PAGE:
Competitive athletes don't love discussing their injuries. The discomfort rises if the malady isn’t severe enough to keep them from playing.
Good enough to put on the uniform means good enough to play and produce. That's the general mantra. It’s the tale Redskins cornerback Kendall Fuller tells when asked about his rookie season.
It’s just not the whole story.
The Baltimore native received some first-round NFL draft projections while at Virginia Tech, but that was before microfracture surgery on his right knee wiped out his junior season. The Redskins liked his potential and selected Fuller in the third round of the 2016 NFL draft. He missed chunks of rookie camp and other offseason workouts, but participated in training camp and gamely played in 13 regular season games.
Though he flashed his sincere potential at times, Fuller’s overall first campaign involved as many struggles as positives. Pro Football Focus, a leading NFL analytics site, graded Fuller 90th out of 111 cornerbacks last season. Quarterbacks throwing at Washington’s primary slot defender succeeded at a high rate.
They might not find things so easy in 2017. That’s because Fuller is feeling fine physically heading into his second season -- the opposite of this time last year.
"I think his confidence in his body, number one," Redskins coach Jay Gruden said of the changes in Fuller at the team’s mini-camp practice earlier this month. "Just talking to him … I think he feels a lot better with where he is physically and that’s important obviously for a DB. We probably pushed him a little bit too hard. He felt good, but I don’t think he was really quite his 100 percent self.
"He was good enough to play, he’s a tough guy, he’ll fight through anything, but I think this year he feels like the strength is back. He’s got a little bit more speed and quickness and I think you’ll see a better player."
Fuller offered a similar synopsis during a conversation with NBCWashington.com following the first day of minicamp. Nearly all of responses during the brief interview included some mention of feeling physically adequate. Those mentions were not about justifying his rookie performance, but simply stating matter-of-fact reality.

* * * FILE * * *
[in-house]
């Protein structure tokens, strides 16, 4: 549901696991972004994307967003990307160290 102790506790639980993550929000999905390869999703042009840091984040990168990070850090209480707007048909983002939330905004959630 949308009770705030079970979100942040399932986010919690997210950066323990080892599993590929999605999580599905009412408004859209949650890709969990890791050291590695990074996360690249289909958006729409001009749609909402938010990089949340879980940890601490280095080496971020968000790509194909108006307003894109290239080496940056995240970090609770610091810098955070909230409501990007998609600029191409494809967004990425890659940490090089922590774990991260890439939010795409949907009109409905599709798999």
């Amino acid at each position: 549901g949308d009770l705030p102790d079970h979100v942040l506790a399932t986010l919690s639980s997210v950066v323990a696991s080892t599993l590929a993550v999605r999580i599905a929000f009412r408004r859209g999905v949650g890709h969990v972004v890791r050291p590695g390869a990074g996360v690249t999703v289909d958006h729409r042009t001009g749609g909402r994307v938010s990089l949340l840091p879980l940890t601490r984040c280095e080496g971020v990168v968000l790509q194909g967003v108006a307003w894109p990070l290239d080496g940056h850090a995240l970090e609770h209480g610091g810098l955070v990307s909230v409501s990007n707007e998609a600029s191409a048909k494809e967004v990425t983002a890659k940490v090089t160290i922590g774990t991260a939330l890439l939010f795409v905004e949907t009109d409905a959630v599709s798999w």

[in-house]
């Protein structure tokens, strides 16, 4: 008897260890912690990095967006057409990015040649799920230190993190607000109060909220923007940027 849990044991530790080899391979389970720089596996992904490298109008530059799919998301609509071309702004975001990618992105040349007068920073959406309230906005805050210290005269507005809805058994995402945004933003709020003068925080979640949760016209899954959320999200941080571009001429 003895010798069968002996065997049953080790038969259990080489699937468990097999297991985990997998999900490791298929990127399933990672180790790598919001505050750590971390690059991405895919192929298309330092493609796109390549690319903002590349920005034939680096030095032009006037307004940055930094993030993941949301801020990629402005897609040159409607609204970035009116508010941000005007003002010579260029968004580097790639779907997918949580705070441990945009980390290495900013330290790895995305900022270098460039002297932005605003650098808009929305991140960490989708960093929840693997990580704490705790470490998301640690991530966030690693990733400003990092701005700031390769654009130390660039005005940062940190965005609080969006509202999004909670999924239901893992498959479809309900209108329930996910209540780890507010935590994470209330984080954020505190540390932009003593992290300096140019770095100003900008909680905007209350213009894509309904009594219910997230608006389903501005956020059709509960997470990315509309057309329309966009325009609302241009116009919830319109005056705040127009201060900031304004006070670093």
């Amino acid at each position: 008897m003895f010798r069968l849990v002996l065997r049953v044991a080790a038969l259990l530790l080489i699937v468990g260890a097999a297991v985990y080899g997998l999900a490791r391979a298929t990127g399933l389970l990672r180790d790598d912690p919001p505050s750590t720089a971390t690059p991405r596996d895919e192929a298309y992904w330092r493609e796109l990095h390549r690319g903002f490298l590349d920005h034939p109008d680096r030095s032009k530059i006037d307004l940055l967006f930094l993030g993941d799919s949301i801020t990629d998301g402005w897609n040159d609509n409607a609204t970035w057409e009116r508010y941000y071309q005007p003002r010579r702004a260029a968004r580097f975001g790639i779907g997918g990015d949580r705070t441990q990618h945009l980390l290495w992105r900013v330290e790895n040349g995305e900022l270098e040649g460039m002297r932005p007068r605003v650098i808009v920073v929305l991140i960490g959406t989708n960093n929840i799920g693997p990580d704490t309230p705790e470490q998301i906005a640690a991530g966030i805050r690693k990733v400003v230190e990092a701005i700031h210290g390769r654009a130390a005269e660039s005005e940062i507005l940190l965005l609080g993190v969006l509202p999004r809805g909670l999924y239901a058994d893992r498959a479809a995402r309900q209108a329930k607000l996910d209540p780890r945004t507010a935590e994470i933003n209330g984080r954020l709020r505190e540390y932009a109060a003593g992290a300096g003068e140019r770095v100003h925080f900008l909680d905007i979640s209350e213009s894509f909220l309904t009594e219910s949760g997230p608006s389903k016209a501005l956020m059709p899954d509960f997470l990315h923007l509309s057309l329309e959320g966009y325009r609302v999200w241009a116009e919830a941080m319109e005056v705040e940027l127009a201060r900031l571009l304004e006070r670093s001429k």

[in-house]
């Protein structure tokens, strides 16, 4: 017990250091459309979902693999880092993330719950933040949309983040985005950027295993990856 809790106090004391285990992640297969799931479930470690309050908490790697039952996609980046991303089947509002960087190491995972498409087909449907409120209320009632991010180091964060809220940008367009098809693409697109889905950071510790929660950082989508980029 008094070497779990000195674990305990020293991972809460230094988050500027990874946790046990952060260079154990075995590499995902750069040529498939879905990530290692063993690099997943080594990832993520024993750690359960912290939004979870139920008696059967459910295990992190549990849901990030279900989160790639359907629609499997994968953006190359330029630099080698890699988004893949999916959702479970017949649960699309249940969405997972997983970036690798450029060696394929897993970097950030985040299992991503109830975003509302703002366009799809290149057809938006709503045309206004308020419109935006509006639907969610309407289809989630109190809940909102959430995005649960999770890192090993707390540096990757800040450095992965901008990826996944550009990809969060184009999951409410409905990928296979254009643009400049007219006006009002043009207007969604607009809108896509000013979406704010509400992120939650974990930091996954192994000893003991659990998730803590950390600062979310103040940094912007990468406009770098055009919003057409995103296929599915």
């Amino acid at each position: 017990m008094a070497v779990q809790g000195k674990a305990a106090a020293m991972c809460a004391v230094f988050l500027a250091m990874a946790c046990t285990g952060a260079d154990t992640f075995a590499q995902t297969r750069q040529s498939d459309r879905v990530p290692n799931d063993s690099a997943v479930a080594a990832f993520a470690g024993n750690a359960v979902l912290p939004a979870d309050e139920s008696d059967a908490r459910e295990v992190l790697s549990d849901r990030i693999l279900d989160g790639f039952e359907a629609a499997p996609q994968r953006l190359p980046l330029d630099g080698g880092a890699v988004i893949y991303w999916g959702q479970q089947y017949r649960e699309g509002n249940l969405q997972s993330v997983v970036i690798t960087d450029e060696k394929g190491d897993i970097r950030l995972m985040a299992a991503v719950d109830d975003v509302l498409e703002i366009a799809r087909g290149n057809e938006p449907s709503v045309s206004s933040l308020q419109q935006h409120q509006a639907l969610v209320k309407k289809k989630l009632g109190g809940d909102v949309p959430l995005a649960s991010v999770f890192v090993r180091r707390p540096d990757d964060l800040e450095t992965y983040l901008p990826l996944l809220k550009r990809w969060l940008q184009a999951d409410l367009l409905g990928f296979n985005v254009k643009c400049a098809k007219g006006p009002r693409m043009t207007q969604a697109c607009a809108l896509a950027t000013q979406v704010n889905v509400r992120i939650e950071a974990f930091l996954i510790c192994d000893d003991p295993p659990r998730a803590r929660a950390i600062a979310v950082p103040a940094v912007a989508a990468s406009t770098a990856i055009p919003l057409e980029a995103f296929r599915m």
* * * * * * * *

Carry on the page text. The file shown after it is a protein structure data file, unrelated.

"I don’t get into whether I was 100 percent. This year I’m just feeling better, stronger, faster," said the no-excuses defender. "If I’m out there, I’m expected to make plays. At the end of the day, that’s what I’ve got to do."
The most tangible aspect of feeling better for Fuller is "moving at a faster pace," he said. "I was able to do the same things last year, but now do it at a faster pace."
Improving isn’t just about the physical, but the mental. That’s where a familiar face helps.
Washington changed defensive back coaches this offseason. Torrian Gray served in that same capacity at Virginia Tech during Fuller’s time in the college ranks. The old/new coach brought a recognizable message for his former/current player.
"He’s teaching us the fundamentals. That’s what he’s about," Fuller said. "He wants us to learn football. Know everything about the game. That’s what he’s all about."
Keeping up with playmaking slot receivers in the NFC East alone – New York’s Sterling Shepard, Cole Beasley, Jordan Matthews -- represents a challenge for able-bodied defensive back.
Fuller is ready to show what he’s all about in his second season. Because of his college injury, he couldn’t quite during that during his rookie year. That’s the reality whether Fuller wants to admit that or not – and he doesn’t.
"Really just being out there and getting some reps," he said of his initial goals during practices. "My main focus is just getting healthy and going out there and playing ball."
Starting in late July when the Redskins gather for training camp in Richmond, Fuller can do just that and feel good about it.